Within minutes of Hope and Michael leaving, Ellyn and Draco start snooping around the house. And when I mean snooping, I mean CRIMINAL SNOOPING. Like, OK, Draco takes out a leather jacket from the closet and asks “who’s got the leather fetish?” and Ellyn is like “that would be Michael, he loves leather jackets,” and Draco says, “I bet Michael’s got a lot of wild stuff.” Huh? “Wild stuff”? Really? Based on what? His predilection to wear sweatpants, or his love of jeans without belts? But that is normal enough snooping. Closets: ACCEPTABLE. But then Ellyn sits down and goes through their home financing paperwork and discovers that Hope’s parents made the down payment on their house. Banking Paperwork: UNACCEPTABLE. Later they go through a shoebox of old photos and letters.
Seriously? Nevermind, I take back what I said earlier, burn the house down, just make sure to lock yourselves inside first. But uh oh, Snoop Time is over, because here comes Nancy with Baby Janie!
Nancy is sick, so the lovebirds have to take care of the baby. Oh no! Now they cannot have a disgusting weekend of Network Television Approved Sexual Suggestions. Also, Nancy’s sick kids are hilarious.
I hope that Social Services wasn’t watching this episode! This show had an amazing special effects artist because those kids look disgusting.
Having a crying baby that won’t shut up has definitely put a damper on the knife play. But even more than the crying is the part where the baby gets a rash because Ellyn and Draco tried to bathe it with dishsoap (ummm) and they take it to the hospital and the hospital is forced to call the parents, and so naturally Hope starts freaking out because Hopes will be Hopes. Michael doesn’t seem to care. He’s like, look, if I don’t get it wet this weekend, I’m going to throw that baby in the garbage anyway, so we might as well get it wet and hope that Ellyn and Draco don’t throw it in the garbage.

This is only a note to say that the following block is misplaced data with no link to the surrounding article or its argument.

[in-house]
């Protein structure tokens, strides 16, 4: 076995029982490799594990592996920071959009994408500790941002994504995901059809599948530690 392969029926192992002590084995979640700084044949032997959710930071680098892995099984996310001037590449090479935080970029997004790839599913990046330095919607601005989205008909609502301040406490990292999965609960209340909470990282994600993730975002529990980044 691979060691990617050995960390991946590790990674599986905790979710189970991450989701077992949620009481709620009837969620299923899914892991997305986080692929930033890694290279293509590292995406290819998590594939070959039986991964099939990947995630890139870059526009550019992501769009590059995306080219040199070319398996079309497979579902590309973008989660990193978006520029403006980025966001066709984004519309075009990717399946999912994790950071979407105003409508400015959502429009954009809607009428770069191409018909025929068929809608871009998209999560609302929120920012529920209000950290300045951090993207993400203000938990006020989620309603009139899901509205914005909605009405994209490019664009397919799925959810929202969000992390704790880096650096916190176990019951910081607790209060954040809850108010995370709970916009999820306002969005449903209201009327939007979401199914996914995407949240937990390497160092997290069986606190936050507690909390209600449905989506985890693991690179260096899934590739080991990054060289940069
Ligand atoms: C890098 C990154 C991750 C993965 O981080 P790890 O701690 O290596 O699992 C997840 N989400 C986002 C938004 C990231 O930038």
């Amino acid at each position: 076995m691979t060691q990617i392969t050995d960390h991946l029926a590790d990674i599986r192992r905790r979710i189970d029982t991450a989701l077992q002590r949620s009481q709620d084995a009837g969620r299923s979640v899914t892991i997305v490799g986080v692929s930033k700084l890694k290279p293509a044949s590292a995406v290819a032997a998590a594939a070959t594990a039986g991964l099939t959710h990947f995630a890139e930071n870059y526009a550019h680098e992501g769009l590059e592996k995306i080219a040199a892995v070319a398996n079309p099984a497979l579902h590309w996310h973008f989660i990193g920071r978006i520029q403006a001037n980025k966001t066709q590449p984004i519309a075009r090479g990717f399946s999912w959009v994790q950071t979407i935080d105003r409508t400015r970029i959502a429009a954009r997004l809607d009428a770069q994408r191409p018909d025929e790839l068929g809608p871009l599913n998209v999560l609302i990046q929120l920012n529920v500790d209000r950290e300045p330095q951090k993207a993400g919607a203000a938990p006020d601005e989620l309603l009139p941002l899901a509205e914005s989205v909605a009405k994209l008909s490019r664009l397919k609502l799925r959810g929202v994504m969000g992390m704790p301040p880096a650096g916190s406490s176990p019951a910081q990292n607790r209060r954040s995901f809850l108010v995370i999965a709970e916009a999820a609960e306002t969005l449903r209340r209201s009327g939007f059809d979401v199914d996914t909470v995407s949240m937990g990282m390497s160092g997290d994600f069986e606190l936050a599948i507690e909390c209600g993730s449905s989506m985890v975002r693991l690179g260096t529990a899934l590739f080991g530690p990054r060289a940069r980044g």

So, at this point you may have noticed that this is the season finale of a major network television show, and the two storylines are about a couple taking a fucking weekend vacation from their baby, and another couple that we really have no reason to even care about struggle to decide if they are ready to “get serious.” Perfect. I wish this episode was SUPERSIZED, but I don’t think they had supersizing in the ’80s, and also no I don’t. I’m more like:
Something happens. I mean, nothing happens. But something happens where Ellyn and Draco are, like, grouchy with each other. It’s the season finale, so obviously emotions are elevated. Very grouchy. He goes out for a bike ride and ends up biking into Michael’s friend Gary and the two of them have a hilarious bike ride together because a) all the audio is overdubbed, and b) they are biking too fast, why are they biking so fast? I’d upload the clip and let you see it, but I know that you don’t care. In any case, Draco is biking for hours, and Ellyn figures that this means they’re broken up. But she should have known he was going to be biking for awhile when she saw his Biking Hair.
He comes back to the house and Ellyn basically breaks up with him, but then he won’t let her, and he talks about loving her and moving in, and so, in dramatic conclusion…they don’t break up. And I guess the dramatic conclusion to the Hope and Michael plotline is that they SPOILER ALERT both got some sleep at the bed and breakfast where they spent a weekend. Back in 1988, people proabably spent all summer wondering how these issues would ever be resolved in season two (season two!). It could not come fast enough! “Don’t you wish there was a pill you could take that would make you go to sleep until season two of thirtysomething started?” someone probably said back then.
But as far as Videogum is concerned, we will never know, because we are done here.